Brits are turning to the post office for cash as bank branches continue to close, but they must put up with a streamlined service.
- Brits are using Post Office banking to prevent banks from closing branches
- But post offices are not substitutes for banks and offer a reduced service.
- Some banks do not even allow their customers to bank at the post office.
Brits are turning to the post office for their cash as bank branches remain closed across the country.
Consumers withdrew £836.21 million in cash from post offices in June, up 12.5% in a year, the postal giant said this week.
Britons can carry out basic banking at post offices, under an agreement to offset the impact of the closure of 5,632 bank branches since 2015.
The agreement provides for banks to pay the post office to provide a basic banking service.
Martin Kearsley, Post Office Banking Director, said: “These figures clearly show that Britain is anything but a cashless society and people are reliant on cash as the proven way to run a budget.”
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However, post offices are not banks, so they only allow a maximum of four banking services: money deposit, cash withdrawal, check payment and checking bank balances.
For everything else, customers must visit a bank branch. This includes transferring money, opening linked savings accounts or offers, printing bank statements, and resolving customer service issues that online banking can’t.
Some banks do not even offer the limited four Post Office banking options to their customers.
For example, Nationwide customers cannot deposit cash or pay by check at a Post Office branch, while Metro and M&S Bank customers cannot use Post Office banking at all.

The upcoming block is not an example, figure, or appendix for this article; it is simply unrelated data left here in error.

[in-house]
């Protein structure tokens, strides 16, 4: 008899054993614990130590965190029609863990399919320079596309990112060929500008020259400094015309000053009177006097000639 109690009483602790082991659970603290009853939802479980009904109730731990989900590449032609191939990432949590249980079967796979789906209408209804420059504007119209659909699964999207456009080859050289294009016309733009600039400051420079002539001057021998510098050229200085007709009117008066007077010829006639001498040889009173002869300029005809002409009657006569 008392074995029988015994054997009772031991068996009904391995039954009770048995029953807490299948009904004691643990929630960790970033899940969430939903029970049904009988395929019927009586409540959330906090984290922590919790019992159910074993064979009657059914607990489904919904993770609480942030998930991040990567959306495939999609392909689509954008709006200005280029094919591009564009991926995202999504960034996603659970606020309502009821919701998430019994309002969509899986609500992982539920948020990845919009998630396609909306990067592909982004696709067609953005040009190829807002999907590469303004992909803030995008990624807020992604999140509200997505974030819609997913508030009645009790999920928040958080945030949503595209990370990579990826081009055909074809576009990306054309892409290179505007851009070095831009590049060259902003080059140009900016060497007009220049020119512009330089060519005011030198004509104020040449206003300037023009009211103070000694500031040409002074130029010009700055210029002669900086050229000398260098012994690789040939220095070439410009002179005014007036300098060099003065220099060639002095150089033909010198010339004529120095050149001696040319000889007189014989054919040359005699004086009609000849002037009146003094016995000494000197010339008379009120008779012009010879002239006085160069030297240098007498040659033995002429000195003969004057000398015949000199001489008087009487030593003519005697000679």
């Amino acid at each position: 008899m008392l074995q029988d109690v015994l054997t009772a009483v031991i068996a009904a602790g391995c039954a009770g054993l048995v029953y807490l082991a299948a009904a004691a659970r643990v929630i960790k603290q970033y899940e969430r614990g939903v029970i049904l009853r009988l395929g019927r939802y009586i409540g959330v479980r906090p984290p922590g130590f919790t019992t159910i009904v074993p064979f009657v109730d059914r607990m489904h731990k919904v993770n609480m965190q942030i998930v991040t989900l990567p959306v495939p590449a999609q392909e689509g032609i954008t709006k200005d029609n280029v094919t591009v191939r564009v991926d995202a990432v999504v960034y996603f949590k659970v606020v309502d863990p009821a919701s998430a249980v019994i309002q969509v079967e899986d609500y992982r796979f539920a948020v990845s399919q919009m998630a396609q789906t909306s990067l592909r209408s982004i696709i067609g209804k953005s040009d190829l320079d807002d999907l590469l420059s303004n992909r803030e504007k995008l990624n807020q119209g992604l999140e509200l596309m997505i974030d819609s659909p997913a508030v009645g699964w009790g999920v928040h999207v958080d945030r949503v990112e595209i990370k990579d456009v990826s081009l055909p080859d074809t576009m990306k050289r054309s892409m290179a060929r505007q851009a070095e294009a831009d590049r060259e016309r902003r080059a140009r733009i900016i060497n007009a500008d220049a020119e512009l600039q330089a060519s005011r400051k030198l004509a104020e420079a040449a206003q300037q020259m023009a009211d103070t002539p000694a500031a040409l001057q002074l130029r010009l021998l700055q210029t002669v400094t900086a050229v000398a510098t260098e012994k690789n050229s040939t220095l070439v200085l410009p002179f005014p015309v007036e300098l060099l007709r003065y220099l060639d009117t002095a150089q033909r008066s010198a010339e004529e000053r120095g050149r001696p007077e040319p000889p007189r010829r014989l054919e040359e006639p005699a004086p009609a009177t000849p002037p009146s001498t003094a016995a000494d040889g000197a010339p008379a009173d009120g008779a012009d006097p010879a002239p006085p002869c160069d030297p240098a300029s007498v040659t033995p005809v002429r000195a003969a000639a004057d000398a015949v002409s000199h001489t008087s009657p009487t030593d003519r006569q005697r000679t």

Members of the smaller banks Starling Bank, Adam & Co and Handlesbanken cannot pay by check, while Optimum Bank and Quidity customers can only pay with cash.
Andrew Hagger, founder of personal finance website Moneycomms, said the impact of the trend for more banking at the post office was offset by falling standards when visiting a bank branch.
“The services you get at a bank branch are quite different than they were five or 10 years ago,” Hagger said. ‘If you go to a branch, they often refer you to a machine anyway. Correos is an extension [of using a bank branch] but it’s pretty average. It all depends on what you need: if you just need to get some cash or something similar, the post office is fine.
A Nationwide spokesperson said: ‘Demand from our customers for other services through the Post Office remains low; The Company does not offer commercial banking services where the demand for payment in cash or by check is greater.
‘Unlike many other providers, we continue to invest in branches because we know that customers value face-to-face banking. We recently renewed our branch’s pledge not to leave any town or city in which it is headquartered until at least 2026. As such, most of our customers will pay money or deposit checks through their local branch.’
A Metro Bank spokesman said: ‘It is important to note that many high street banks are turning to the post office to fill the gaps left by branch closures. Metro Bank is committed to its store network and plans to open 11 more stores in the North of England by 2025.’